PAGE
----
The Journal of the American Dental Association has published that up to 39% of all dental injuries are sports-related, with dental injuries being the most common type of orofacial injury sustained during sports participation. Furthermore, the National Youth Sports Foundation for Safety reported that an athlete is 60 times more likely to sustain damage to the teeth when not wearing a protective athletic mouthguard. The various types of orofacial injuries that can occur during a sports mishap include, but are not limited to, tooth avulsion, tooth fracture, pulpal injury, mandibular injury, and concussion. Consequently, the use of a properly fitting athletic mouthguard is of paramount importance in preventing serious injuries with lifetime consequences.
Tooth avulsion involves the dislodging of the entire tooth out of the socket as a consequence of trauma. A custom-fitted athletic mouthguard serves to hold all the teeth in the mouth in place and acts as a cushion for the teeth to absorb forces of impact. In the unfortunate event of tooth avulsion, meticulous care for the avulsed tooth is critical in order to save it. The tooth must be handled only by the crown portion (the part that is displayed in the mouth), leaving the root portion untouched, rinsed with milk, and then soaked in a glass of milk. If milk is unavailable, then it is recommended that the tooth be rinsed with water and then placed in the mouth between the cheek and gum to preserve moisture. Sometimes, children are unable to safely store the tooth in their mouths; in that case, have them spit into a cup and then soak the tooth in their saliva. It is also possible to place the tooth back into the socket (replantation of the tooth), ensuring the correct orientation and level, if one is comfortable doing so. Whether the avulsed tooth is salvageable or not depends on the duration in which the tooth has been out of the socket and its sterility, so the sooner the tooth is able to be replanted, the more likely it is that the tooth can be saved. Regardless of whether self-replantation is successful, a dentist should be seen immediately following the traumatic incident.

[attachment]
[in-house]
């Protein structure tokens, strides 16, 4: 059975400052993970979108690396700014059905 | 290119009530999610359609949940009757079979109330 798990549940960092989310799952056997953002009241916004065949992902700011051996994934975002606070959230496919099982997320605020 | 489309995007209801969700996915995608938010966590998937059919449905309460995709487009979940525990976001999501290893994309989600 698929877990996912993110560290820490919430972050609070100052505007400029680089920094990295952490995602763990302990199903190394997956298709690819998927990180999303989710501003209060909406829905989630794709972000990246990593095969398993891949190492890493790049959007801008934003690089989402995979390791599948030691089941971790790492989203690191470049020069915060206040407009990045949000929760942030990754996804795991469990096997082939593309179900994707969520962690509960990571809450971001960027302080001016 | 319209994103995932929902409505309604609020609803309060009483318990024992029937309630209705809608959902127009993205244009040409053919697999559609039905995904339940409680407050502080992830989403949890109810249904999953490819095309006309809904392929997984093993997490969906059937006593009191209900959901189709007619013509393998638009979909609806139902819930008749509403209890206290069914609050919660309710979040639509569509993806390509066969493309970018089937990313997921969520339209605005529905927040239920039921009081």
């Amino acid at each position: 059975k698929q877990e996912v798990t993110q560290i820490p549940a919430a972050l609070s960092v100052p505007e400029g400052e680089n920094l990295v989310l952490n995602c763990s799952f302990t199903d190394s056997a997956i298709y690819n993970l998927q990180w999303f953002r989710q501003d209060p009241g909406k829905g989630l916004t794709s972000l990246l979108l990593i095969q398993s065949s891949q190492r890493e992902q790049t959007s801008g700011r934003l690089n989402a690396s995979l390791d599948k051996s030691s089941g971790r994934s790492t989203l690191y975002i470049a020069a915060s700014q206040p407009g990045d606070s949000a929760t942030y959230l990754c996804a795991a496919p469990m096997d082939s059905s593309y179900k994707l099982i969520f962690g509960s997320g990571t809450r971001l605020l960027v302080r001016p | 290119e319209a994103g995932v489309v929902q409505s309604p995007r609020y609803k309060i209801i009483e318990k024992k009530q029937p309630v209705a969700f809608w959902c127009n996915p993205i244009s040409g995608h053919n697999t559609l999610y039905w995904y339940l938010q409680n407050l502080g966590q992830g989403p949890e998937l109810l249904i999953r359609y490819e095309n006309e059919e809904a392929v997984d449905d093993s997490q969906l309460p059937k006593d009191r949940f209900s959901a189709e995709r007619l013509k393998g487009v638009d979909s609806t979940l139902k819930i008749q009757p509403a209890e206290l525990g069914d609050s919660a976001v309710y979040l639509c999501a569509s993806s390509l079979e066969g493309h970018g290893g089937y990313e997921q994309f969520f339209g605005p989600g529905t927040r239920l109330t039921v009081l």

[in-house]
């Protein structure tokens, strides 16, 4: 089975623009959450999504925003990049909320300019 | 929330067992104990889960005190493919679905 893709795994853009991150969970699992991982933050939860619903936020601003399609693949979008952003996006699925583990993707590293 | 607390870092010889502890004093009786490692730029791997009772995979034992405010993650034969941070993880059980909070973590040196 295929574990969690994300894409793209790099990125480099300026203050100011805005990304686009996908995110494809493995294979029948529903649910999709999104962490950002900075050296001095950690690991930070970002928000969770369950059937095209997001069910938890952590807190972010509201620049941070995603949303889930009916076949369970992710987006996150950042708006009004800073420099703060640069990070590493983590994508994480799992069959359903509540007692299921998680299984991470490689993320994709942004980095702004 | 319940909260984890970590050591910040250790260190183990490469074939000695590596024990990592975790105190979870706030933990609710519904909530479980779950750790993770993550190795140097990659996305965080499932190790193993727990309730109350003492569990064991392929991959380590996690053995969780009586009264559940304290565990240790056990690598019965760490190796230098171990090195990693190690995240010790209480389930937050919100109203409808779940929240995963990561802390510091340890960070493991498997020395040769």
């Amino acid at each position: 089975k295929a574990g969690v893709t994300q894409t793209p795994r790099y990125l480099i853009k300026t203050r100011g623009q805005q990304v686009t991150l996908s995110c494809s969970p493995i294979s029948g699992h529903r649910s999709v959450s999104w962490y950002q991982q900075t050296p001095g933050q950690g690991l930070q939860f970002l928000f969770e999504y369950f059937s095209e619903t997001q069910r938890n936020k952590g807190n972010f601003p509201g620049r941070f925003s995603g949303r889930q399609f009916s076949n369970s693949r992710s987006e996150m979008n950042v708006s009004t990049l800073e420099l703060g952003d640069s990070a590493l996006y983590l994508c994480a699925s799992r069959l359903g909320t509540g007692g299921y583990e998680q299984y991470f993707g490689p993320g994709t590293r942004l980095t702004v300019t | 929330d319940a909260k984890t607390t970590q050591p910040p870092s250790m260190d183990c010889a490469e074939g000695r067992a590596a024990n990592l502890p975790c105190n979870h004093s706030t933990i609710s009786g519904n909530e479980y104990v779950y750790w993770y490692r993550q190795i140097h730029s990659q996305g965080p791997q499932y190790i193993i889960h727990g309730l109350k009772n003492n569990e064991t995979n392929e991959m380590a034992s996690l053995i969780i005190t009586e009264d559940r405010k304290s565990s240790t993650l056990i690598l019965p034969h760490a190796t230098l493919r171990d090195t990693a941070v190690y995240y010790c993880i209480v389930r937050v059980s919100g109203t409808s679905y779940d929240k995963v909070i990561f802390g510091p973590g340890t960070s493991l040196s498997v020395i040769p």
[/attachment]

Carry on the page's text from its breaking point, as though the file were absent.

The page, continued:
While sports injuries do not always lead to the severe cases of tooth avulsion, they can nevertheless cause tooth fracture or pulpal (nerve) injury. A simple chip may occur on the tooth without injury to the nerve, and the extensiveness of the chip will govern whether the tooth requires a crown or a filling for restoration. In the event that there is injury to the nerve, then root canal therapy will be required, followed by crown placement. In the most severe fracture cases, the tooth may be non-restorable and require extraction.
Lastly, trauma to the lower jaw can lead to a concussion—the most serious and life-threatening consequence of orofacial sports trauma. If traumatic impact is delivered to the chin in an upward manner, a concussion can occur as a result of secondary trauma to the base of the skull by the condyles of the lower jaw. The use of a custom athletic mouthguard will not only protect all teeth by coverage and shock absorption, but the adequate thickness of the mouthguard will also help to separate the lower jaw from the upper to decrease the chances of a concussion. anatomy of TMJ reflects need for athletic mouthguard
As detailed above, there can be costly and life-threatening consequences from sports trauma to the face. Gallegos Family Dentistry invites everyone who is active in sports, especially kids, to come in for a consultation for a custom-fitted athletic mouthguard. Only a custom-fitted athletic mouthguard can provide maximum comfort, adequate thickness, and thorough protection for all teeth. Take preventive measures against the possible costly and life-threatening aftermath of sports trauma!